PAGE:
After all the media fawning over the nonprofit Teach for America, there are some veterans of the program who are now telling a different story.
“Teach for America Counter-Narratives: Alumni Speak Up and Speak Out” contains 20 essays with anecdotes that seem too crazy to make up.
Edited by T. Jameson Brewer and Kathleen deMarrais, this volume is filled with explosive and jaw-dropping insights into the organization whose stated mission is to “enlist, develop, and mobilize as many as possible of our nation’s most promising future leaders to grow and strengthen the movement for educational equity and excellence.”
Teach for America (TFA) has drawn much praise for its cream-of-the-crop college grads valiantly taking a short sabbatical from their rising-star careers to teach inner-city children.
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But some education policy wonks know that in the last two years, there has been a bit of a backlash against TFA from alumni of the teacher corps. But what started as ex-TFA teachers coming forward in personal essays in education-focused publications, knocking the so-called modern-day version of the Peace Corps, took on a new flavor once school districts started severing their contractual relationships with TFA.
As a preface to the critiques about how TFA grinds out masses of newbie teachers just in time for the start of school each fall – and then all but burns them out in the first few weeks – Brewer and deMarrais explain what they see as the program’s recent change in strategy.
“While the first 20 years of TFA were billed as working toward a viable solution for addressing teacher shortages, the organization has slowly transformed into acting on [TFA founder Wendy] Kopp’s second assumption, that traditionally trained teachers are not as qualified or as intelligent as they should be;” write Brewer and deMarrais. “ [That] her cadre of Ivy League, predominantly white and affluent corps are innately better suited to become teachers because education majors have low SAT scores. This change is evident in the organization’s recent shift away from rhetoric about teacher shortages to an argument that the 145 hours of training corps members receive during TFA’s Summer Institute – only 18 hours of which are ‘teaching' hours – is superior to the traditional four-year college degree and student teaching semester.”
Even firm proponents of brighter, better-educated teachers would agree that there’s no SAT score high enough to prepare someone with no background in pedagogy to be effective in a classroom full of real students – much less students from low-income communities.
The essays eviscerate the myth of TFA’s unmitigated success by detailing the organization’s high-pressure bait-and-switch recruitment tactics, an emphasis on prestige and future career prospects, inspirational slogans overlaying inadequate preparation, and the fear instilled in corps members who do not perform up to metrics-mandated standards.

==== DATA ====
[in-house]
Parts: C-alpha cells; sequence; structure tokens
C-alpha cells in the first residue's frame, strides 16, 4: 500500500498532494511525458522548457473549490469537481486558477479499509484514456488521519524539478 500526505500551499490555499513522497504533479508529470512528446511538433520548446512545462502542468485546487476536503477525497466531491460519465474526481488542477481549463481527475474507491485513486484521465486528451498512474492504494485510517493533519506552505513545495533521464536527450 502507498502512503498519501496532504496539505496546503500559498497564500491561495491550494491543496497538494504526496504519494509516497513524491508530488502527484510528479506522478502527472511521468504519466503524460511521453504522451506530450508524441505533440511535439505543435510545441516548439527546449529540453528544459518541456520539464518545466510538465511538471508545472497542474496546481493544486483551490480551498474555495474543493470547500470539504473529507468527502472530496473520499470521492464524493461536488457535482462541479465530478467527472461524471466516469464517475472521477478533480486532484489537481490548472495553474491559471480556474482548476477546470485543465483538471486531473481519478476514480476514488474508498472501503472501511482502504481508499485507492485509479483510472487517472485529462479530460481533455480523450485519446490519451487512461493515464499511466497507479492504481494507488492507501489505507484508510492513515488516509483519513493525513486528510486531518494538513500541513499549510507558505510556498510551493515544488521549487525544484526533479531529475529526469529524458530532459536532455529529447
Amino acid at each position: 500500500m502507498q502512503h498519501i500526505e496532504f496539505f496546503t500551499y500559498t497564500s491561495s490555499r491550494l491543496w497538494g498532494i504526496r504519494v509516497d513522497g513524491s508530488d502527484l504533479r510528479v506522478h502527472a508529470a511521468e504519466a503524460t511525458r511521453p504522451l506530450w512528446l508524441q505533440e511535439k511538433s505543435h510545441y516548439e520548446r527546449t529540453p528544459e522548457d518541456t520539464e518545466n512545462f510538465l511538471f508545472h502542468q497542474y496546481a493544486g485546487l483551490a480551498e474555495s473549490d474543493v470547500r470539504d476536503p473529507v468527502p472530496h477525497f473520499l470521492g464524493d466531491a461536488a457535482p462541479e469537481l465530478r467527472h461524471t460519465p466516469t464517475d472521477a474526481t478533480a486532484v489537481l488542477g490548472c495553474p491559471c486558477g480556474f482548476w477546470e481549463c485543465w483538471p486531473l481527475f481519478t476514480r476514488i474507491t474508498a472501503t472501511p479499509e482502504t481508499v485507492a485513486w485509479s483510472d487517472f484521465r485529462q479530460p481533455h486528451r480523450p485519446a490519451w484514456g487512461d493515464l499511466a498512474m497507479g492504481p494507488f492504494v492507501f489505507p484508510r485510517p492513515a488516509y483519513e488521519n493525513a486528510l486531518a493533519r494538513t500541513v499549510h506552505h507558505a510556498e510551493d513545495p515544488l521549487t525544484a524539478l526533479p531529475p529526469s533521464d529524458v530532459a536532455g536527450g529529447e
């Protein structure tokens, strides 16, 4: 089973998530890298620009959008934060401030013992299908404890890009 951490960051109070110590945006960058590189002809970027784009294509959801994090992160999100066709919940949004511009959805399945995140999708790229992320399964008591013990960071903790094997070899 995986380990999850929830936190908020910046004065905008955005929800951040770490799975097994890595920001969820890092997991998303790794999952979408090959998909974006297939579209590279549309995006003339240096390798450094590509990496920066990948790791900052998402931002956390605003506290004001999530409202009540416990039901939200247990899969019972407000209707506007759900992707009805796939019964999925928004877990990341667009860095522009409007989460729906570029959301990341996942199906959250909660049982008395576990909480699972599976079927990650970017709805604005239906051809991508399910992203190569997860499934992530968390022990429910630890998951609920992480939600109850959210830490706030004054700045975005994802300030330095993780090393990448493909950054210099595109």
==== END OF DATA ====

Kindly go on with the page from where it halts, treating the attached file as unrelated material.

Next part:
The book also describes hard-core classroom management edicts, highly scripted lesson plans and scant, rushed “training.” But you’d expect that from an organization that prides itself on churning out earnest, ultra-smart “teachers” ready to take the helm of classrooms on day one.
What you wouldn’t expect is that TFA has done such a poor job of accurately representing to recruits what turns out to be a tightly prescribed out-of-the-box teaching job (how else could young adults with zero teaching experience be expected to get through the job?) that increasing numbers of alumni are becoming publicly opposed to the program.
“The person leading curriculum sessions taught us ‘Compliance leads to freedom,’” wrote Jay Saper, who said he was dismissed from TFA after vocally advocating for community input in school-reform measures. “That night, my roommate pointed out that a sign with those words would look good hanging on the walls of a sweatshop.”
Saper clearly wasn’t a good cultural fit for a highly corporatized organization that, in his telling, requires compliance to stand in for experience – which in and of itself underscores the failing each essay points to: TFA’s educational tactics are not good for the people they are foisted on.
You may agree or disagree with such a conclusion – TFA acknowledged this book on its blog and said, “We’re proud of the impact we’re having, but like any organization, we always have room to grow” – but in stark contrast to TFA’s own slick narrative, these troubling first-person accounts should give pause to anyone interested in how major education policy players shape reform movements through money and great marketing.
Esther Cepeda is a columnist with the Washington Post Writer’s Group. Her email address is email@example.com. Follow her on Twitter, @estherjcepeda.